At the start of any shell and tube heat exchanger design project, process engineers are utterly besieged by design standards. They must usually check and reconcile a wealth of open literature industry standards -- TEMA, ASME, ANSI -- as well as internal company and/or client-specific standards.
Although standards provide the guidelines, engineers must still apply them. And while heat exchangers are an old technology, new tools and practical tricks give engineers an array of powerful tools to improve design, efficiency, and maintenance.
Remember how it used to be in the old days of heat exchanger design? First, the process engineer developed the process design basis and completed the heat and material balances on a stand-alone process simulator.
Then the systems engineer worked up a preliminary design for the shell and tube exchanger using a stand-alone thermal design package. Then the mechanical engineering department completed the mechanical design and passed the information back to the systems engineer to recheck the thermal design.
Thankfully, this is no longer necessary. Aspen Technology, Inc. (Cambridge, MA) recently introduced a new software package, Aspen B-JAC, that seamlessly integrates all aspects of heat exchanger design.
B-JAC is one of several packages included in Aspen's new Engineering Suite software. The suite, which promises a comprehensive solution to chemical process design, includes programs for dynamic simulation, pinch technology, process optimization, as well as Aspen's flagship steady-state process simulator, Aspen Plus.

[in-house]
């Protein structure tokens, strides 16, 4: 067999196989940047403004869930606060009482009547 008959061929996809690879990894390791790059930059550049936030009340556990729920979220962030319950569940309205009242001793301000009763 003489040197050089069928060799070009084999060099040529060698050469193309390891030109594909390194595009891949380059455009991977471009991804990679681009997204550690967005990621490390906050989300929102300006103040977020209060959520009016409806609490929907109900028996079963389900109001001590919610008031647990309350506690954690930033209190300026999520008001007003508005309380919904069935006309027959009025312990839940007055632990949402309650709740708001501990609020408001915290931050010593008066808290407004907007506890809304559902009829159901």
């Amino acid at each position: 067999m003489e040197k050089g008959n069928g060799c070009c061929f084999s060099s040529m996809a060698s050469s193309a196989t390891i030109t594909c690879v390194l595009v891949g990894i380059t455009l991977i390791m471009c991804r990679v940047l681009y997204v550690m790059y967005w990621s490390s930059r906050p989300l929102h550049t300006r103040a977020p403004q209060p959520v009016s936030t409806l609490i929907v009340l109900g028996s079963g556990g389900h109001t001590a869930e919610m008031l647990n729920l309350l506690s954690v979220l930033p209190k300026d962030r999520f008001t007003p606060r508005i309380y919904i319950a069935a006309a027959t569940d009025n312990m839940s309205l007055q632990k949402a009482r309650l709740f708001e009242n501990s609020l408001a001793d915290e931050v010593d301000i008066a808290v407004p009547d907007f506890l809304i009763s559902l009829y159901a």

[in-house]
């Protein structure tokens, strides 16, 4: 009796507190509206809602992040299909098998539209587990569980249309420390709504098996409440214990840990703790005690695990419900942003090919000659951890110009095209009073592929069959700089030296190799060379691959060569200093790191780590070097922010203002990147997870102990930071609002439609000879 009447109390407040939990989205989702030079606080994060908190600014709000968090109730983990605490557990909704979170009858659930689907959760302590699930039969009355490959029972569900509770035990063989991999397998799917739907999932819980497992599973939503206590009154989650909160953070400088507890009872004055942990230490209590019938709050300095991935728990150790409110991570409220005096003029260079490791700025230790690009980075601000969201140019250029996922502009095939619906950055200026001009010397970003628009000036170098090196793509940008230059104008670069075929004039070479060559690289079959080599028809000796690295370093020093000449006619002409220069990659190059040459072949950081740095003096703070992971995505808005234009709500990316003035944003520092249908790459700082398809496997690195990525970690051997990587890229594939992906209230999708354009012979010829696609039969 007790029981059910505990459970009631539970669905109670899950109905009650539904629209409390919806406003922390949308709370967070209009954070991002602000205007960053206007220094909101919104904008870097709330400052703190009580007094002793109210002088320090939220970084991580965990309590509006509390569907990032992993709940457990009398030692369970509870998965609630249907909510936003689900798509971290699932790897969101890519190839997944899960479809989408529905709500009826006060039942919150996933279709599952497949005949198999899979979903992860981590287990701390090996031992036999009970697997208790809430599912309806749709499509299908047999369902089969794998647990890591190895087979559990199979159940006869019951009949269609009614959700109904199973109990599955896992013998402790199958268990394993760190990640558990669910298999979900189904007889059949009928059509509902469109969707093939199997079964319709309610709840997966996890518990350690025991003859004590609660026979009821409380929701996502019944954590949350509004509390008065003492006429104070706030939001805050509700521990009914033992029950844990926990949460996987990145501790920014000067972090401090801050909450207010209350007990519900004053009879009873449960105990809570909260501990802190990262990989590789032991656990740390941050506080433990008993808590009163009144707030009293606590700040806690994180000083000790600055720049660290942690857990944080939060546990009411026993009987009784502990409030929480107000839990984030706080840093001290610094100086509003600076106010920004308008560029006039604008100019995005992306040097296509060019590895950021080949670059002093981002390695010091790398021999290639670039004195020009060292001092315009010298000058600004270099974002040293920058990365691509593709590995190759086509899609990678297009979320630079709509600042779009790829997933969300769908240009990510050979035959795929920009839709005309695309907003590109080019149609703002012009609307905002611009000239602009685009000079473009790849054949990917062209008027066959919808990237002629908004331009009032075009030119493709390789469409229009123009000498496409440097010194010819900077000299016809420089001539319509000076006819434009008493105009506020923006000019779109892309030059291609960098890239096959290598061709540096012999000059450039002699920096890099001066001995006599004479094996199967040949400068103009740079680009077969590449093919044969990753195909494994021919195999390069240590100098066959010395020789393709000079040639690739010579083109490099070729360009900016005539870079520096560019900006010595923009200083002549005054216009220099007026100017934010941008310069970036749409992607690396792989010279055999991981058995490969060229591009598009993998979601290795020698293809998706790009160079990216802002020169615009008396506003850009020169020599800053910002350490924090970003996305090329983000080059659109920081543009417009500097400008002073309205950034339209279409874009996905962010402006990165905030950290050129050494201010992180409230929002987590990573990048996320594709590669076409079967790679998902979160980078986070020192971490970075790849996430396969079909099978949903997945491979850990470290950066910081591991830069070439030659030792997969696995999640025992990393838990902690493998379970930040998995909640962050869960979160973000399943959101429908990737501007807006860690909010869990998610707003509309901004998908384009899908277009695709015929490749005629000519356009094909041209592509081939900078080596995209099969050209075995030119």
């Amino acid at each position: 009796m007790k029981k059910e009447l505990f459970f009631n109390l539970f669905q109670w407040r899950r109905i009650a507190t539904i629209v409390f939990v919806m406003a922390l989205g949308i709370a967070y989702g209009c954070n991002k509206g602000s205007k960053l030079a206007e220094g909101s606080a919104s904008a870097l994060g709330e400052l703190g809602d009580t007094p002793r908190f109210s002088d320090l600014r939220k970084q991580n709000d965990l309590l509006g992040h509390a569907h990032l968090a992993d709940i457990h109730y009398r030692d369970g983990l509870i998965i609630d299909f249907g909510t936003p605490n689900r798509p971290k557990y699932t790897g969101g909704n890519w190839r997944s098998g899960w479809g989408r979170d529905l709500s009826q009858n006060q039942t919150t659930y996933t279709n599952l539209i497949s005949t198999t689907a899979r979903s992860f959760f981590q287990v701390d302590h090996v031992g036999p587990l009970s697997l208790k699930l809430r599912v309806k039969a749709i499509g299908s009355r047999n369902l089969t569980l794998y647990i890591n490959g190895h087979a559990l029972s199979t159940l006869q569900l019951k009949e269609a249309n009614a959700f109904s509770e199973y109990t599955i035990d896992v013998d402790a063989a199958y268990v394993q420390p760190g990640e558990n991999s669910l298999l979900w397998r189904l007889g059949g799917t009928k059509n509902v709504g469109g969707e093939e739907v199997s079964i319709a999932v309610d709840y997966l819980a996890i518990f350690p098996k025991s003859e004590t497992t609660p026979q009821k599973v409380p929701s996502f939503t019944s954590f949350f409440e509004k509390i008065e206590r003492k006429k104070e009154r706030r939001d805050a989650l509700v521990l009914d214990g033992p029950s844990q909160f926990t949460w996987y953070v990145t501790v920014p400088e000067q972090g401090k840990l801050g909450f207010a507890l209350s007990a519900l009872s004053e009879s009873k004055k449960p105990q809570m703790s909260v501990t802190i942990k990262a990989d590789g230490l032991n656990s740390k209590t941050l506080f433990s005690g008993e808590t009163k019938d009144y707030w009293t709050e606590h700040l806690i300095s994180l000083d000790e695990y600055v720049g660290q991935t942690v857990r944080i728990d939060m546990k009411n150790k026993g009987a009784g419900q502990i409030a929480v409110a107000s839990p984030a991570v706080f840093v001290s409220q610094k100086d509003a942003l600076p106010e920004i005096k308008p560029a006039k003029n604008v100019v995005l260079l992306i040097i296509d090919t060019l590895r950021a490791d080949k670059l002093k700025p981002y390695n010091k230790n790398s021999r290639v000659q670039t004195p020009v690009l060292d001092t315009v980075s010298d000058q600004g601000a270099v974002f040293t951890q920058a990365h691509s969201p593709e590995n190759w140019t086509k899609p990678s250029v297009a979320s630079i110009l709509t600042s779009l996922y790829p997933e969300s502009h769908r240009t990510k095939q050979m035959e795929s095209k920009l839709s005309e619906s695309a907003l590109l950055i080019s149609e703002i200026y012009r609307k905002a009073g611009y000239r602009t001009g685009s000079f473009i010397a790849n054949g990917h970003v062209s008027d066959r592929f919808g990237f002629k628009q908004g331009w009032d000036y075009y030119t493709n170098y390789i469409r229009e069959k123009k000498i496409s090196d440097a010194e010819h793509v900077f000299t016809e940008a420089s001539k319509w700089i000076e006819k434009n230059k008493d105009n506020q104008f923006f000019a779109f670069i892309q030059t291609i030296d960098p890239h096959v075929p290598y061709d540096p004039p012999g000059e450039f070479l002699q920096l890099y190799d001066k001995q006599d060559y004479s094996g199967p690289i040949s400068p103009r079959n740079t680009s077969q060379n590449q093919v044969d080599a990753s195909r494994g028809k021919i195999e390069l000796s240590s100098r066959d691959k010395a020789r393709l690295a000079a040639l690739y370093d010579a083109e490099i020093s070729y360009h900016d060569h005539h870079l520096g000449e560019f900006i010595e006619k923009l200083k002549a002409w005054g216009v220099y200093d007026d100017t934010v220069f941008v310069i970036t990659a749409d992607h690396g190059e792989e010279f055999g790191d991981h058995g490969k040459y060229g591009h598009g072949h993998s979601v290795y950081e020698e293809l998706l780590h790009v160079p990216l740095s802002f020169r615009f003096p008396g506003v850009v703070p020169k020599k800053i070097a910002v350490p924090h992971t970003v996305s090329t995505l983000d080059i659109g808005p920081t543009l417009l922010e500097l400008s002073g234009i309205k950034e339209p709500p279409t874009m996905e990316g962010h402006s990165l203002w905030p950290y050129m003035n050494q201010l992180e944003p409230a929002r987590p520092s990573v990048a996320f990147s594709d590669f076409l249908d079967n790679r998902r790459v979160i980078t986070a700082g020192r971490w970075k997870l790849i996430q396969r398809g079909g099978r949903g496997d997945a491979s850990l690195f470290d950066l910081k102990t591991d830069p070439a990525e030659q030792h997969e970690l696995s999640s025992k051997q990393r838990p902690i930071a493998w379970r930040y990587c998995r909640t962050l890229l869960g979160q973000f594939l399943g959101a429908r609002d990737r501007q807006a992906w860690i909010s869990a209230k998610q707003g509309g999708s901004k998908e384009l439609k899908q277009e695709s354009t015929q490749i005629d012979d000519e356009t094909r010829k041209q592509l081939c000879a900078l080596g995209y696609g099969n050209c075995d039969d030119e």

The suite enables process engineers to complete process design, exchanger thermal design, and exchanger mechanical design in a single program. Engineers start by using Aspen Plus for process design.
B-JAC handles heat exchanger thermal and mechanical design. B-JAC actually consists of several distinct engineering programs: Hetran, Aerotran, and Teams. Hetran is used for thermal rating and design, Teams is used for mechanical rating and design. Hetran and Teams are intended for shell and tube heat exchangers, while Aerotran is specifically for air-cooled exchangers.
Aspen software enables the engineer to seamlessly transfer process information from Aspen Plus to Hetran, then transfer thermal design information from Hetran to Teams, where he or she can complete the mechanical design.